I devised this three-step approach to learning for my students last year during exam revision.

  • Find what you need to know

  • Find your knowledge gaps

  • Fill your knowledge gaps

This approach helps me articulate to my students the process of learning, which also helps me discuss their progress during assigned revision times. The language of this post is how I would talk to my students.

I like this approach because it’s simple, yet effective. It also has the potential to stay with students for a long time.

Using the language of “building blocks” and “relationship chains” during the revision process also made this a little easier for some students to comprehend.


Step One: Find what you need to know

It’s my job as your teacher to tell you exactly what you need to know, understand and be able to do. After all, how are you supposed to be learn if you don’t know what you’re supposed to learn?

What you need to learn for IB Psychology comes from the guide. I also like to break this down and re-write it a little more clearly, which I put in student workbooks for each unit (including revision materials).

If you don’t know what you need to know, then you need to ask and find out!

Note for teachers: I put all my guiding questions and learning outcomes for each unit at the beginning of my workbooks; the more I can have everything in one place for ease of student reference the better. The guiding questions in the textbook for each lesson are the outcomes basically (just re-word with the word “explain” at the beginning).


Step Two: Find your knowledge gaps

It’s my job as your teacher to teach you everything you need to know. However, by the end of a unit it’s likely that you missed some things and need a bit of clarification on others. This is absolutely OK, but finding your knowledge gaps during revision is mostly your job. I can’t read your mind and it’s more efficient if you tell me what you don’t know than having me try to guess.

A knowledge gap is a gap in your knowledge – it’s where you’ve found something you need to know, but you don’t know it yet. 

The most effective way to learn is to be finding and filling your knowledge gaps throughout every lesson – don’t wait til’ the very end to do it all.

A good place to start finding knowledge gaps is to look at the key terms for the unit. Go through these and make sure you know what these terms mean. You’ll also need to understand the relevance of the key terms and how to apply them properly, which is where another place to look for knowledge gaps is to study the guiding questions from each lesson.

The guiding questions and learning outcomes for each unit are also important places to find knowledge gaps, especially as you’re trying to create relationship chains, as guiding questions and outcomes are all about how things are related. For example:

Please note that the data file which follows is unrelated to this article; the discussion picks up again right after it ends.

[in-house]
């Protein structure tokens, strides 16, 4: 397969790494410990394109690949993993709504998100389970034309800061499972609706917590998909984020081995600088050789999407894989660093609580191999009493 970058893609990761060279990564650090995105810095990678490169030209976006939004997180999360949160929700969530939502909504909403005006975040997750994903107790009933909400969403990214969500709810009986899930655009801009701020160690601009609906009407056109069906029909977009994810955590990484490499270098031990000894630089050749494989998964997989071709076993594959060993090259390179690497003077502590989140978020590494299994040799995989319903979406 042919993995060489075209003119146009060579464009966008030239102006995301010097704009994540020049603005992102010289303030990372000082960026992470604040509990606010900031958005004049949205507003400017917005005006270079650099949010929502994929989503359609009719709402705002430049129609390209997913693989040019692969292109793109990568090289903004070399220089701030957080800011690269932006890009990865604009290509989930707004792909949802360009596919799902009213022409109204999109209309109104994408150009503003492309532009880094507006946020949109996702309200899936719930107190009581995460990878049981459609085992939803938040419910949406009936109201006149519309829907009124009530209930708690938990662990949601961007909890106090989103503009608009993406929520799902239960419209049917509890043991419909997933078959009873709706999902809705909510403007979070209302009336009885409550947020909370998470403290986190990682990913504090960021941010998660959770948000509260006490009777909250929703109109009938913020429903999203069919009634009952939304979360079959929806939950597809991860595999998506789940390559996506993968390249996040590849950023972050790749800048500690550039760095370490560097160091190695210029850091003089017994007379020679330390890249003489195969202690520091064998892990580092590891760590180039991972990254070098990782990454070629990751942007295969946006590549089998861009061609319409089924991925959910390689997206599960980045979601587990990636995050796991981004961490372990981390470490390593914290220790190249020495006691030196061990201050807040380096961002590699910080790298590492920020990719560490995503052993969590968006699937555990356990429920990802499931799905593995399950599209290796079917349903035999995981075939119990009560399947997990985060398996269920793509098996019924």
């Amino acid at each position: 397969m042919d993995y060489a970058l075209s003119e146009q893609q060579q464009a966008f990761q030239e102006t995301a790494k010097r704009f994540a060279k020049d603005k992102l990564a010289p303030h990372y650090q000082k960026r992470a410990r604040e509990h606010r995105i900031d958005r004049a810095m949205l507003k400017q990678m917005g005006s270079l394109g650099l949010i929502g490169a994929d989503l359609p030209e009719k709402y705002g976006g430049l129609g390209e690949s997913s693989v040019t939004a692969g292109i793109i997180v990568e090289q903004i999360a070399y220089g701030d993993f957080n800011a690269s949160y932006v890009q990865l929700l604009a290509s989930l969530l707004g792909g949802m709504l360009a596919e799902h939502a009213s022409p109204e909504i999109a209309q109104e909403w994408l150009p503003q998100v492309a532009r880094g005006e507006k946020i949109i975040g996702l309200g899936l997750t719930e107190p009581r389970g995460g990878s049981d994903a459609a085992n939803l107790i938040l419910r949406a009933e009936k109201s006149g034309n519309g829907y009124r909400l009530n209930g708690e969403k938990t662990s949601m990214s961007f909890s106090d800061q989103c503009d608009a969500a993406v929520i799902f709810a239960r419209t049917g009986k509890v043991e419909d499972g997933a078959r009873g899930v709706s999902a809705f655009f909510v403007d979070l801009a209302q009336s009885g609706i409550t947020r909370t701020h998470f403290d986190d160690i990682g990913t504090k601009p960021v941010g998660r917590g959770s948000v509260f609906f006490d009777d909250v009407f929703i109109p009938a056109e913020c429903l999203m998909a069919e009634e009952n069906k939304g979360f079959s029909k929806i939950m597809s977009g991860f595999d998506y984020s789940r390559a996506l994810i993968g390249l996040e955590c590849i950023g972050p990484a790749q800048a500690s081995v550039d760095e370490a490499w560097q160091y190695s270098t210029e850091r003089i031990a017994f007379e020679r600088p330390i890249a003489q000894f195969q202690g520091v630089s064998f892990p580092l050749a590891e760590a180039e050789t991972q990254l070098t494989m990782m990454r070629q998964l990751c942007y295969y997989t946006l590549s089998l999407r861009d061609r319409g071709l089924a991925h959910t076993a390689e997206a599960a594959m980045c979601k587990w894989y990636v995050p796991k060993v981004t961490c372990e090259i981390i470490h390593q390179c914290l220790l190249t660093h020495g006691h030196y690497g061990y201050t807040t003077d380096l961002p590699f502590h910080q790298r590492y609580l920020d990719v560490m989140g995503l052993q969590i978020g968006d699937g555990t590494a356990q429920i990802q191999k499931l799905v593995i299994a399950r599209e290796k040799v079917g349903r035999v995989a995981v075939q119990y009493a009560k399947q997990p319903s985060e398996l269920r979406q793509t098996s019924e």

• How do hormones influence behaviour?
  • How does study x demonstrate theory y?
  • How does culture influence behaviour?
  • How does neurotransmission influence behaviour?

One learning outcome from Criminology, for instance, is “Explain how one hormone (testosterone) affects one behaviour.” You might know what testosterone and aggression are, but perhaps you can’t quite see how testosterone affects aggression. Constructing relationship chains (perhaps in the form of a flow diagram) is a good place to find where your gap in knowledge is. For instance, perhaps you know that testosterone affects the amygdala and amygdala activation is associated with emotional arousal, but you can’t quite get to the last step where this leads to aggression – that’s when you move on to step three!


Step Three: Fill your knowledge gaps

Once you’ve found a knowledge gap, you have to fill it. This is a joint effort between teacher and student. However, you’re most likely to remember it in the long-term if you think for yourself, work hard, consult the resources you have and really try to fill in the gap for yourself. But don’t forget my job as your teacher is to teach you, which means it’s my job to help fill your knowledge gaps. But again, I’m not a mind reader and I can’t know what you know and what you don’t know – this is where asking for help is essential.

Keeping good notes, discussing with classmates, using the textbook and this blog are also effective ways of filling your knowledge gaps.

It’s at this step where it can also be valuable to get feedback on practice answers or even just notes you’ve written.


So to recap, the three steps to learn anything are Find, Find, Fill!

  1. Find what you need to know

  2. Find your knowledge gaps

  3. Fill your knowledge gaps

The more you find the more you can fill, and the more you fill the more you’ve learned.

I will be putting this and other similar frameworks in our revision guide (coming soon) and our guide to writing exam answers in IB Psychology (also coming soon).


I’m looking forward to using this from the beginning with my new IB Psychology students who start on Monday.

As always, feedback welcome in the comments.